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Edinburgh Castle also allows visitors to view the famed Stone of Destiny (otherwise referred to as the Stone of Scone). It was famously taken by Edward I and stowed beneath the English throne in London before being returned to Scotland in 1996.

The Great Hall, built in the 16th century, served as a meeting point for the Scottish parliament until 1640, after which it was converted into a military hospital and barracks. Restored during the 19th century, it now houses an impressive collection of armour and arms.



4) Prisoners of War Exhibition and Mons Meg Bombard:

French prisoners of war were interned right beneath the Great Hall during the Napoleonic wars. Their preserved living quarters now form a fascinating exhibition for visitors to Edinburgh Castle.

Although the castle boasts numerous martial artefacts, Mons Meg tends to attract the most attention. It was manufactured in 1449 in Mons, Flanders and was presented by the Duke of Burgundy to James II. At the time, it was considered cutting-edge technology. The cannon has seen a great deal of action – including but not limited to the 1460 siege of Roxburgh Castle.


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5) The National War Museum:

To the west side of the castle’s Crown Square lies the Scottish military museum. Founded in 1933, the National War Museum of Scotland displays weapons, uniforms, and other memorabilia worn by various Scottish regiments. It also contains various paintings (such as the Thin Red Line by Robert Gibb).

Edinburgh Castle houses 2 unique regimental museums. The Royal Scots Museums informs visitors about the regiment since it was formed inside the castle in 1633 (including its 149 battle honors). The Royal Scots Dragoon Guards Museum, on the other hand, portrays the regiment’s history from its founding by King Charles II (and includes the Eagle and Standard captured from the French Infantry during the charge of the Scots Greys in 1815 at Waterloo).



Touring Edinburgh Castle:

There are free guided tours of Edinburgh Castle. Audio guides are also available for on-site purchase and are offered in 8 languages. It takes visitors on a guided tour around the castle and tells its dramatic history and explains its architecture. It is available in Mandarin, Russian, Japanese, Italian, Spanish, German, French and English.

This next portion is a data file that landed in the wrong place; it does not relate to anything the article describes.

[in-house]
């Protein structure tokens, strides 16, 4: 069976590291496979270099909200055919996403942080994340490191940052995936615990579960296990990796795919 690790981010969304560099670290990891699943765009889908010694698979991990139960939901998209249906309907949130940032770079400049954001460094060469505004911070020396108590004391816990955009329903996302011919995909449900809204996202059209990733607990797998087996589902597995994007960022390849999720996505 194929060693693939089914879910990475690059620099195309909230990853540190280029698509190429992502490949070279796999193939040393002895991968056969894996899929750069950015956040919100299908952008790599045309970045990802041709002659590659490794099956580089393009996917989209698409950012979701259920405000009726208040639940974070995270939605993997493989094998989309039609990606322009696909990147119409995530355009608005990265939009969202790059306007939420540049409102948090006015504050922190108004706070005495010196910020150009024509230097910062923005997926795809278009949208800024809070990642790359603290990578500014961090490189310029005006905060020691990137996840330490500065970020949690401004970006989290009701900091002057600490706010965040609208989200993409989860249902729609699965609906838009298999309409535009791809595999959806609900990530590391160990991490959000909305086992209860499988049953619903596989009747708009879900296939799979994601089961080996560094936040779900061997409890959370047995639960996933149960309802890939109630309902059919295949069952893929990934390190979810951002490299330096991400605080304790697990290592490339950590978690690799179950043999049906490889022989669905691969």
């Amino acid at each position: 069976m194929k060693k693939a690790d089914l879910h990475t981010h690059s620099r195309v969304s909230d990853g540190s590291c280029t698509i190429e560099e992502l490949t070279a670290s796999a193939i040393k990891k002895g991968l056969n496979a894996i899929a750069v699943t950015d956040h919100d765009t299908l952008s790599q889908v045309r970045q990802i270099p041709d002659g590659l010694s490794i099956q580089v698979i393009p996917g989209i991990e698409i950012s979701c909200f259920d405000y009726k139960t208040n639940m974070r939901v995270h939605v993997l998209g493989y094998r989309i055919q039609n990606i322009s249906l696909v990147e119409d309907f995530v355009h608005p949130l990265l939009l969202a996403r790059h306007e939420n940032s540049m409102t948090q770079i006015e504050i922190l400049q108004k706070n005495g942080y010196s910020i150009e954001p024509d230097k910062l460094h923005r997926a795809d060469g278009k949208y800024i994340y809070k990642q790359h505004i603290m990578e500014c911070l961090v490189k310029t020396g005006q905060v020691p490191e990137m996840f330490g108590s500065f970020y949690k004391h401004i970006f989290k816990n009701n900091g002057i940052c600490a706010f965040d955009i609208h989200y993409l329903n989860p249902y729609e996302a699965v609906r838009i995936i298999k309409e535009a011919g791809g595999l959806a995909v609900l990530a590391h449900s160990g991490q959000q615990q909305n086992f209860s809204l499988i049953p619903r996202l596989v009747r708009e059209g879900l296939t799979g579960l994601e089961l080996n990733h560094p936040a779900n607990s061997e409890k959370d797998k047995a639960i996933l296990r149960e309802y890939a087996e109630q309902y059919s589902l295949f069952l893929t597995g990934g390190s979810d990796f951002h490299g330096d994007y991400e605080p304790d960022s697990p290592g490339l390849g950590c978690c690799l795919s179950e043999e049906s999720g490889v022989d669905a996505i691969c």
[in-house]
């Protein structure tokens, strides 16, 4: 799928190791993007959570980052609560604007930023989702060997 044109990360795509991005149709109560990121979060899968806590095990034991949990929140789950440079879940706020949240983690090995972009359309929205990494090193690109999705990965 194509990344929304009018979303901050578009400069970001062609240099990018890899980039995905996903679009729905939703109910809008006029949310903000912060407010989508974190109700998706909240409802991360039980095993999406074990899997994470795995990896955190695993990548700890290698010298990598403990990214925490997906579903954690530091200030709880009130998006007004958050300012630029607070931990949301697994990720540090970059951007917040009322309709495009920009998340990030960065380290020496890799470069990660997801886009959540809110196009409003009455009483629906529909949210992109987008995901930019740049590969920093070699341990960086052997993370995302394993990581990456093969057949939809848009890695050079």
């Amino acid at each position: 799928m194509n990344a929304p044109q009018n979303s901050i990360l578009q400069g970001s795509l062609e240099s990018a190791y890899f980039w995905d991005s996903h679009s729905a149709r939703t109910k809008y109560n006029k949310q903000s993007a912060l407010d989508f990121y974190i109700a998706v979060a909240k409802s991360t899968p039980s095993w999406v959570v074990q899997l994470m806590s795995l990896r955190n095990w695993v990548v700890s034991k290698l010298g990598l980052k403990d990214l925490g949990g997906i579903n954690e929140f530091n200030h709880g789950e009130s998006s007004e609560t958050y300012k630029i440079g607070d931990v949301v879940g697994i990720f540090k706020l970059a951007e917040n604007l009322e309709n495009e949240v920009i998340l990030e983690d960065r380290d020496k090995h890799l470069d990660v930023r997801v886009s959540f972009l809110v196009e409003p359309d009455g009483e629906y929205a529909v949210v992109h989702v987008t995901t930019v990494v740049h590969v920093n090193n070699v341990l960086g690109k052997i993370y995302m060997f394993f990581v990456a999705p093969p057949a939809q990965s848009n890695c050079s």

Tips For Visiting Edinburgh Castle:

The following tips will ensure that you derive the greatest amount of information and knowledge when you visit Edinburgh Castle:

a) Tickets:

To avoid the extensive queues, try and book your tickets online.

b) Maps:

You should download the informative map of the castle before you visit.

c) Getting Around:

Seeing as the castle is so old, you should prepare for the steep and narrow stairways and the uneven pathways. Come with appropriate footwear.

d) What’s On:

The castle hosts a number of educational and fun events all year round. It also plays host to the world-famous Royal Edinburgh Military Tattoo and concerts.

e) Shopping:

There are 3 unique shops at the castle selling everything from arts and crafts to souvenirs.

f) Food and Drink:

A wide variety of great food and drink options are available. These include delectable meals at the Redcoat Café and traditional afternoon teas at the Queen Anne Tearoom (which also offers superb views over Edinburgh).



Book Your Edinburgh Castle Tickets Online:

To savour an authentic slice of Scottish history at Edinburgh Castle be sure to book your tickets in advance. Tickets booked online allow you to skip the normal admission queue. They also provide access to the site’s regular guided tours. Whether you’re interested in Scottish political history or like tales of crime and intrigue, Edinburgh Castle has a story just waiting to be uncovered.